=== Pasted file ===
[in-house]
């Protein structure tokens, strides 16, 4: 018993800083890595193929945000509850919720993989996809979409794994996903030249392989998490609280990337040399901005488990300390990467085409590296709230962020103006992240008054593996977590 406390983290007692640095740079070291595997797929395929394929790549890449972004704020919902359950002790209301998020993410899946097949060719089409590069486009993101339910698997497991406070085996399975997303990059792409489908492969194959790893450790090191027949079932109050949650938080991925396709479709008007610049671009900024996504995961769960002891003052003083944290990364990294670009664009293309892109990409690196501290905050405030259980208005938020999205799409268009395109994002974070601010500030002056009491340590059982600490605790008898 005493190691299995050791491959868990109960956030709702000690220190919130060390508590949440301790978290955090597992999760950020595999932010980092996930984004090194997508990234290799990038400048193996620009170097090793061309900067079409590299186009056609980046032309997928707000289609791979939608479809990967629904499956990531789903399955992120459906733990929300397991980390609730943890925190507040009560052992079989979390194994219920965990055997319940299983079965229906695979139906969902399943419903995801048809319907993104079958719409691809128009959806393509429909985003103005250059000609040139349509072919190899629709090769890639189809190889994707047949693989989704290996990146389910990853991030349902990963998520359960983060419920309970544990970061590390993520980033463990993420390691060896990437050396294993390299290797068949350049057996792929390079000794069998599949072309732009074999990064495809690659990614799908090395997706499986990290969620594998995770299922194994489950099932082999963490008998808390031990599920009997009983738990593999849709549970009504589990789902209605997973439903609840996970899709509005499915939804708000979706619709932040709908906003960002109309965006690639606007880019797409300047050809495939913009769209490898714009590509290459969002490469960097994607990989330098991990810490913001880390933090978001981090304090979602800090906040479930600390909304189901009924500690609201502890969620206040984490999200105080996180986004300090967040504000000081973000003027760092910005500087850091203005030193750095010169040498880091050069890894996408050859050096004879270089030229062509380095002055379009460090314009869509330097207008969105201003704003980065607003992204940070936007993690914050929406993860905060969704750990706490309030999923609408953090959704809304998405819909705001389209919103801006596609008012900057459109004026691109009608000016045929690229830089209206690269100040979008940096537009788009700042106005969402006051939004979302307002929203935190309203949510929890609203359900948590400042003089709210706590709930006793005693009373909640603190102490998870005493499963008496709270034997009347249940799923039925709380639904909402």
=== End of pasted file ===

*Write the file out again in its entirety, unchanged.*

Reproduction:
[in-house]
């Protein structure tokens, strides 16, 4: 018993800083890595193929945000509850919720993989996809979409794994996903030249392989998490609280990337040399901005488990300390990467085409590296709230962020103006992240008054593996977590 406390983290007692640095740079070291595997797929395929394929790549890449972004704020919902359950002790209301998020993410899946097949060719089409590069486009993101339910698997497991406070085996399975997303990059792409489908492969194959790893450790090191027949079932109050949650938080991925396709479709008007610049671009900024996504995961769960002891003052003083944290990364990294670009664009293309892109990409690196501290905050405030259980208005938020999205799409268009395109994002974070601010500030002056009491340590059982600490605790008898 005493190691299995050791491959868990109960956030709702000690220190919130060390508590949440301790978290955090597992999760950020595999932010980092996930984004090194997508990234290799990038400048193996620009170097090793061309900067079409590299186009056609980046032309997928707000289609791979939608479809990967629904499956990531789903399955992120459906733990929300397991980390609730943890925190507040009560052992079989979390194994219920965990055997319940299983079965229906695979139906969902399943419903995801048809319907993104079958719409691809128009959806393509429909985003103005250059000609040139349509072919190899629709090769890639189809190889994707047949693989989704290996990146389910990853991030349902990963998520359960983060419920309970544990970061590390993520980033463990993420390691060896990437050396294993390299290797068949350049057996792929390079000794069998599949072309732009074999990064495809690659990614799908090395997706499986990290969620594998995770299922194994489950099932082999963490008998808390031990599920009997009983738990593999849709549970009504589990789902209605997973439903609840996970899709509005499915939804708000979706619709932040709908906003960002109309965006690639606007880019797409300047050809495939913009769209490898714009590509290459969002490469960097994607990989330098991990810490913001880390933090978001981090304090979602800090906040479930600390909304189901009924500690609201502890969620206040984490999200105080996180986004300090967040504000000081973000003027760092910005500087850091203005030193750095010169040498880091050069890894996408050859050096004879270089030229062509380095002055379009460090314009869509330097207008969105201003704003980065607003992204940070936007993690914050929406993860905060969704750990706490309030999923609408953090959704809304998405819909705001389209919103801006596609008012900057459109004026691109009608000016045929690229830089209206690269100040979008940096537009788009700042106005969402006051939004979302307002929203935190309203949510929890609203359900948590400042003089709210706590709930006793005693009373909640603190102490998870005493499963008496709270034997009347249940799923039925709380639904909402």